Having read Burn, Witch, Burn! by A Merritt I got curious about how old creepy doll stories were seeing as Burn was published in 1932.
The Smithsonian Magazine has an article about the history of creepy dolls in general:
Dolls inhabit this area of uncertainty largely because they look human but we know they are not. Our brains are designed to read faces for important information about intentions, emotions and potential threats; indeed, we’re so primed to see faces and respond to them that we see them everywhere, in streaked windows and smears of Marmite, toast and banana peels, a phenomenon under the catchall term “pareidolia” (try not to see the faces in this I See Faces Instagram feed). However much we know that a doll is (likely) not a threat, seeing a face that looks human but isn’t unsettles our most basic human instincts.
You can’t talk about creepy dolls without invoking the “uncanny valley”, the unsettling place where creepy dolls, like their robot cousins, and before them, the automatons, reside. The uncanny valley refers to the idea that human react favorably to humanoid figures until a point at which these figures become too human. At that point, the small differences between the human and the inhuman – maybe an awkward gait, an inability to use appropriate eye contact or speech patterns – become amplified to the point of discomfort, unease, disgust, and terror.
But before the 18th and 19th centuries, dolls weren’t real enough to be threatening. Only when they began to look too human, did dolls start to become creepy, uncanny, and psychology began investigating.
It’s also exactly the kind of thing easy to exploit in media. Some doll makers blame Hollywood films for the creepy doll stigma, and there’s no doubt that moviemakers have used dolls to great effect. But the doll was creepy well before Hollywood came calling. In the 18th and 19th centuries, as dolls became more realistic and as their brethren, the automata, performed more dexterous feats, artists and writers began exploring the horror of that almost immediately. The tales of German writer E.T.A Hoffman are widely seen as the beginning of the creepy automaton/doll genre; Jentsch and Freud used Hoffman’s “The Sandman,” as a case study in the uncanny. The story, published in 1816, involves a traumatized young man who discovers that the object of his affection is in fact a clever wind-up doll, the work of a sinister alchemist who may or may not have murdered the young man’s father; it drives him mad. The horror in this story turned on the deceptive attractiveness of the girl, rather than any innate murderousness in her; for the 19th century, creepy dolls stories tended to be about the malevolence of the maker than the doll itself.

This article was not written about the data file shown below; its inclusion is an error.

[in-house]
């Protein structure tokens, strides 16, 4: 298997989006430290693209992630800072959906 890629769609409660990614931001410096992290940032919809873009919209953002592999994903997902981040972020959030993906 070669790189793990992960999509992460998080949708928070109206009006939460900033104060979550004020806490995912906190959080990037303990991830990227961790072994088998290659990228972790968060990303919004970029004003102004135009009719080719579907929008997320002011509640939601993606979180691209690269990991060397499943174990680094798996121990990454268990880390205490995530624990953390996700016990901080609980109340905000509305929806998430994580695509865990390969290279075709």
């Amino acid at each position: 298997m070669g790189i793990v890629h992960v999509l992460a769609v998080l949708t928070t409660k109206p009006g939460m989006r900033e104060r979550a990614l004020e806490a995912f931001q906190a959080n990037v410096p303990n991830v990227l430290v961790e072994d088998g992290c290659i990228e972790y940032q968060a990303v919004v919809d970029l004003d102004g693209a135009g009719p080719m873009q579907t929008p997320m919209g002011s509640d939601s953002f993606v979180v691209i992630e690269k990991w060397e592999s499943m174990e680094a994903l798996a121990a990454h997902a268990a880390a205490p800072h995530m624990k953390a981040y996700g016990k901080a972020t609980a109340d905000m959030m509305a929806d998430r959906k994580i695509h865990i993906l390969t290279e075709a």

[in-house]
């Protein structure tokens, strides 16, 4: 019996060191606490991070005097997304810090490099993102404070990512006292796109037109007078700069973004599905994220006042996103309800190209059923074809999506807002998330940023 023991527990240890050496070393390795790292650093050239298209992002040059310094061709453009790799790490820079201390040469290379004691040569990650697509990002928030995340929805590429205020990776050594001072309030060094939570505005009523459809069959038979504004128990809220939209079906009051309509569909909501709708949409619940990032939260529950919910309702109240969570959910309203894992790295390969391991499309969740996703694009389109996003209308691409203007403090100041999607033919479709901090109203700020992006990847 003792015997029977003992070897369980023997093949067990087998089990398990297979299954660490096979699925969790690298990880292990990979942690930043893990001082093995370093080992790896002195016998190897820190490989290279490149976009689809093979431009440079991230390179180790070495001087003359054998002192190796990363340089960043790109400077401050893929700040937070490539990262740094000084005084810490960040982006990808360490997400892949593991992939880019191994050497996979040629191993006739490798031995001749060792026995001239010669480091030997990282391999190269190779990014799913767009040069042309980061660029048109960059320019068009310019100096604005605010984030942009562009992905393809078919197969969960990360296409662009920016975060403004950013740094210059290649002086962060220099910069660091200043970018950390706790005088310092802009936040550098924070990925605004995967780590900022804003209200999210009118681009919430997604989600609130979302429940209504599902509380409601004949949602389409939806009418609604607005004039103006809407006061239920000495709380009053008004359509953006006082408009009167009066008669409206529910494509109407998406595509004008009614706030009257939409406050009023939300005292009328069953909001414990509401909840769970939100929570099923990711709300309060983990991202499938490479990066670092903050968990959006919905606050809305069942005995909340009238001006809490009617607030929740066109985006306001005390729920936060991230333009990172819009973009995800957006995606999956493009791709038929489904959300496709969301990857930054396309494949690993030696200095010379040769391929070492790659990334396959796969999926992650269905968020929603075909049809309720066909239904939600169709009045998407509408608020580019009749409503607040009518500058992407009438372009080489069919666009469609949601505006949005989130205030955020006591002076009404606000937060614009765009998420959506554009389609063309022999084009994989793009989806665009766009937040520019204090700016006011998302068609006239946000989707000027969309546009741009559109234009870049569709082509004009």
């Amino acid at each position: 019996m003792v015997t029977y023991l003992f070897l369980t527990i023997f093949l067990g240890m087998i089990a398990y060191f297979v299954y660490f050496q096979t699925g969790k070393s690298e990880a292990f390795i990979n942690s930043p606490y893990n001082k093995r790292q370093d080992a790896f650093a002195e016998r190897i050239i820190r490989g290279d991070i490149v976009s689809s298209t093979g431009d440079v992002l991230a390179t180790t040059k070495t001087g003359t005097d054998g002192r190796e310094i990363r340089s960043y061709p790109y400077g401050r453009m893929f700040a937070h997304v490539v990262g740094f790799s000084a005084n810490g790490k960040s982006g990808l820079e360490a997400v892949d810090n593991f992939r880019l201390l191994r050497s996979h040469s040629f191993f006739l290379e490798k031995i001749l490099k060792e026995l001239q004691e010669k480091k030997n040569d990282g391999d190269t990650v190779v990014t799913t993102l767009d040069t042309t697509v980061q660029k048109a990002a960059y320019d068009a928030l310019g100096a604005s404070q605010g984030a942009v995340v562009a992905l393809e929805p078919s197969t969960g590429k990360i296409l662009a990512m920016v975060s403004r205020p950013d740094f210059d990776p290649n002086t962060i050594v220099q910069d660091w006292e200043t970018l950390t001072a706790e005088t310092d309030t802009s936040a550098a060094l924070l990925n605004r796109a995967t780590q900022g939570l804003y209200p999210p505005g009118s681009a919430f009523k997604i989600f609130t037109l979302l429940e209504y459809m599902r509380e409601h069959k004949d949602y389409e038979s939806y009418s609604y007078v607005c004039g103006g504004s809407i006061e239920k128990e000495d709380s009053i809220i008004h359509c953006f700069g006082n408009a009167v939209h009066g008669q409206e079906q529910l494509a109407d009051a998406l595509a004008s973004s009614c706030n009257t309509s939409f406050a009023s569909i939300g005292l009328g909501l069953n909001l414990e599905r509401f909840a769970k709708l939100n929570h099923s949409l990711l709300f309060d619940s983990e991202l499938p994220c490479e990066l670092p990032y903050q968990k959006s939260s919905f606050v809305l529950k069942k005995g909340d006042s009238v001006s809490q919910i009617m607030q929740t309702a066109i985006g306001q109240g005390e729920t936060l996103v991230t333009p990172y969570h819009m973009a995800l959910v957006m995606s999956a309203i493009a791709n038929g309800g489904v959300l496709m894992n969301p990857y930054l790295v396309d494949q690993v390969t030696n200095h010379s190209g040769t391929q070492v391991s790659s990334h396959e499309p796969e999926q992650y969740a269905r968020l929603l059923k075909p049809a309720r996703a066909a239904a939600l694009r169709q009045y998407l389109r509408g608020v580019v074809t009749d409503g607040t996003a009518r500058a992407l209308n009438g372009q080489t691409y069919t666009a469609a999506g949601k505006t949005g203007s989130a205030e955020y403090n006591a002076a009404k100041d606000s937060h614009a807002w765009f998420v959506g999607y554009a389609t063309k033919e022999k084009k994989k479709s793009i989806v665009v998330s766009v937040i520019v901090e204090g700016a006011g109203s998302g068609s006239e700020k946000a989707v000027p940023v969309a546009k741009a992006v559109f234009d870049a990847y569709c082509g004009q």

I don’t normally like creepy doll stories, but Burn, Witch, Burn! is spectacular. Interesting given what the article posits that in the book the dolls are described as incredibly life like, “the most life-like doll imaginable.”